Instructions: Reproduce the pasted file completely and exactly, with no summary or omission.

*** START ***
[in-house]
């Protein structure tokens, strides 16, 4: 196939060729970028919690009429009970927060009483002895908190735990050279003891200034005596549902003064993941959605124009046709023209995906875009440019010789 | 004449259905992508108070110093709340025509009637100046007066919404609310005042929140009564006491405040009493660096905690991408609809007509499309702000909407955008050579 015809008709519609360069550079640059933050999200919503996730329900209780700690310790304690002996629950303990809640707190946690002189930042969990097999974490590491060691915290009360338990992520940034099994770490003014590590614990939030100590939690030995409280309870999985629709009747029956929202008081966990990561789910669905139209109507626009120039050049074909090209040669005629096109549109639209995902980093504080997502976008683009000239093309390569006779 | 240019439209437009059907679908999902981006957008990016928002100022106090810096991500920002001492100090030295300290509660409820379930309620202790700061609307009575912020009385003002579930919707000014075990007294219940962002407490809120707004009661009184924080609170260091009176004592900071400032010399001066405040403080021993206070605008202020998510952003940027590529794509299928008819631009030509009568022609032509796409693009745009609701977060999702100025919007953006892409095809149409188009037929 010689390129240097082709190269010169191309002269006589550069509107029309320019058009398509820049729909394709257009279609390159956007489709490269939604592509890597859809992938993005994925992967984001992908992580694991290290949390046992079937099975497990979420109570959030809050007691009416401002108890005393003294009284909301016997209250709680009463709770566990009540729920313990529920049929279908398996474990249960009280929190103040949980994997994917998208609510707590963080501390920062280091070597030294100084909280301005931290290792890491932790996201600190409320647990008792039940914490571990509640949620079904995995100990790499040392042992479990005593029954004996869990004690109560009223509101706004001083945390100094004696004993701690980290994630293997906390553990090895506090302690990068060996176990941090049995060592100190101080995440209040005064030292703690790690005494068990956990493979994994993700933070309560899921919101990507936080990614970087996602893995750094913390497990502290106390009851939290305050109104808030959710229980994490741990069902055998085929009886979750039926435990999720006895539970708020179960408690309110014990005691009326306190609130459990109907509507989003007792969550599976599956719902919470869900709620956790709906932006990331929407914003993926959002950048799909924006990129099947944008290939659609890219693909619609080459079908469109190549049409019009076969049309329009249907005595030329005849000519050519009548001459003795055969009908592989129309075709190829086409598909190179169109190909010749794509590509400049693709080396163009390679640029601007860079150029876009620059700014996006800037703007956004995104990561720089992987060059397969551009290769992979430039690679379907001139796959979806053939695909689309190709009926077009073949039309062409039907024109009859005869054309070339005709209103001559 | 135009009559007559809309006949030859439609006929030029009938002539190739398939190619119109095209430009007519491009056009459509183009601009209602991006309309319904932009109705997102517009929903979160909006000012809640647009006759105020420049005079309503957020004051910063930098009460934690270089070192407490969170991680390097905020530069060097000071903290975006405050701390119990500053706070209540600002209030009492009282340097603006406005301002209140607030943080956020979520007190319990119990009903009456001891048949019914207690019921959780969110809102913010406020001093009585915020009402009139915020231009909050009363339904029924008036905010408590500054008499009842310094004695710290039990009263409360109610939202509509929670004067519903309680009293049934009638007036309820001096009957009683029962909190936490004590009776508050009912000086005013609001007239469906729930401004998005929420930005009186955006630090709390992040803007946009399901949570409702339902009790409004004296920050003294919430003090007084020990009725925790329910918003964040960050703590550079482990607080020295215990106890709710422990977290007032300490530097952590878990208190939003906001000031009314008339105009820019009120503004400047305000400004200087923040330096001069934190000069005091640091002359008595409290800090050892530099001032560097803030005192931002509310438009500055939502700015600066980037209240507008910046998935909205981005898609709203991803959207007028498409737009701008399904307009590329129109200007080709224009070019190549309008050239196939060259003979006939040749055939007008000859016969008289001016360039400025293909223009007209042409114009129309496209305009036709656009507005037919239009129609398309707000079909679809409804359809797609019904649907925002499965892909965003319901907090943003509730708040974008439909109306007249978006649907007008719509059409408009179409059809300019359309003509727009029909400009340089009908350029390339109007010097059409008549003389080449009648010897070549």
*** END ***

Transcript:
[in-house]
């Protein structure tokens, strides 16, 4: 196939060729970028919690009429009970927060009483002895908190735990050279003891200034005596549902003064993941959605124009046709023209995906875009440019010789 | 004449259905992508108070110093709340025509009637100046007066919404609310005042929140009564006491405040009493660096905690991408609809007509499309702000909407955008050579 015809008709519609360069550079640059933050999200919503996730329900209780700690310790304690002996629950303990809640707190946690002189930042969990097999974490590491060691915290009360338990992520940034099994770490003014590590614990939030100590939690030995409280309870999985629709009747029956929202008081966990990561789910669905139209109507626009120039050049074909090209040669005629096109549109639209995902980093504080997502976008683009000239093309390569006779 | 240019439209437009059907679908999902981006957008990016928002100022106090810096991500920002001492100090030295300290509660409820379930309620202790700061609307009575912020009385003002579930919707000014075990007294219940962002407490809120707004009661009184924080609170260091009176004592900071400032010399001066405040403080021993206070605008202020998510952003940027590529794509299928008819631009030509009568022609032509796409693009745009609701977060999702100025919007953006892409095809149409188009037929 010689390129240097082709190269010169191309002269006589550069509107029309320019058009398509820049729909394709257009279609390159956007489709490269939604592509890597859809992938993005994925992967984001992908992580694991290290949390046992079937099975497990979420109570959030809050007691009416401002108890005393003294009284909301016997209250709680009463709770566990009540729920313990529920049929279908398996474990249960009280929190103040949980994997994917998208609510707590963080501390920062280091070597030294100084909280301005931290290792890491932790996201600190409320647990008792039940914490571990509640949620079904995995100990790499040392042992479990005593029954004996869990004690109560009223509101706004001083945390100094004696004993701690980290994630293997906390553990090895506090302690990068060996176990941090049995060592100190101080995440209040005064030292703690790690005494068990956990493979994994993700933070309560899921919101990507936080990614970087996602893995750094913390497990502290106390009851939290305050109104808030959710229980994490741990069902055998085929009886979750039926435990999720006895539970708020179960408690309110014990005691009326306190609130459990109907509507989003007792969550599976599956719902919470869900709620956790709906932006990331929407914003993926959002950048799909924006990129099947944008290939659609890219693909619609080459079908469109190549049409019009076969049309329009249907005595030329005849000519050519009548001459003795055969009908592989129309075709190829086409598909190179169109190909010749794509590509400049693709080396163009390679640029601007860079150029876009620059700014996006800037703007956004995104990561720089992987060059397969551009290769992979430039690679379907001139796959979806053939695909689309190709009926077009073949039309062409039907024109009859005869054309070339005709209103001559 | 135009009559007559809309006949030859439609006929030029009938002539190739398939190619119109095209430009007519491009056009459509183009601009209602991006309309319904932009109705997102517009929903979160909006000012809640647009006759105020420049005079309503957020004051910063930098009460934690270089070192407490969170991680390097905020530069060097000071903290975006405050701390119990500053706070209540600002209030009492009282340097603006406005301002209140607030943080956020979520007190319990119990009903009456001891048949019914207690019921959780969110809102913010406020001093009585915020009402009139915020231009909050009363339904029924008036905010408590500054008499009842310094004695710290039990009263409360109610939202509509929670004067519903309680009293049934009638007036309820001096009957009683029962909190936490004590009776508050009912000086005013609001007239469906729930401004998005929420930005009186955006630090709390992040803007946009399901949570409702339902009790409004004296920050003294919430003090007084020990009725925790329910918003964040960050703590550079482990607080020295215990106890709710422990977290007032300490530097952590878990208190939003906001000031009314008339105009820019009120503004400047305000400004200087923040330096001069934190000069005091640091002359008595409290800090050892530099001032560097803030005192931002509310438009500055939502700015600066980037209240507008910046998935909205981005898609709203991803959207007028498409737009701008399904307009590329129109200007080709224009070019190549309008050239196939060259003979006939040749055939007008000859016969008289001016360039400025293909223009007209042409114009129309496209305009036709656009507005037919239009129609398309707000079909679809409804359809797609019904649907925002499965892909965003319901907090943003509730708040974008439909109306007249978006649907007008719509059409408009179409059809300019359309003509727009029909400009340089009908350029390339109007010097059409008549003389080449009648010897070549």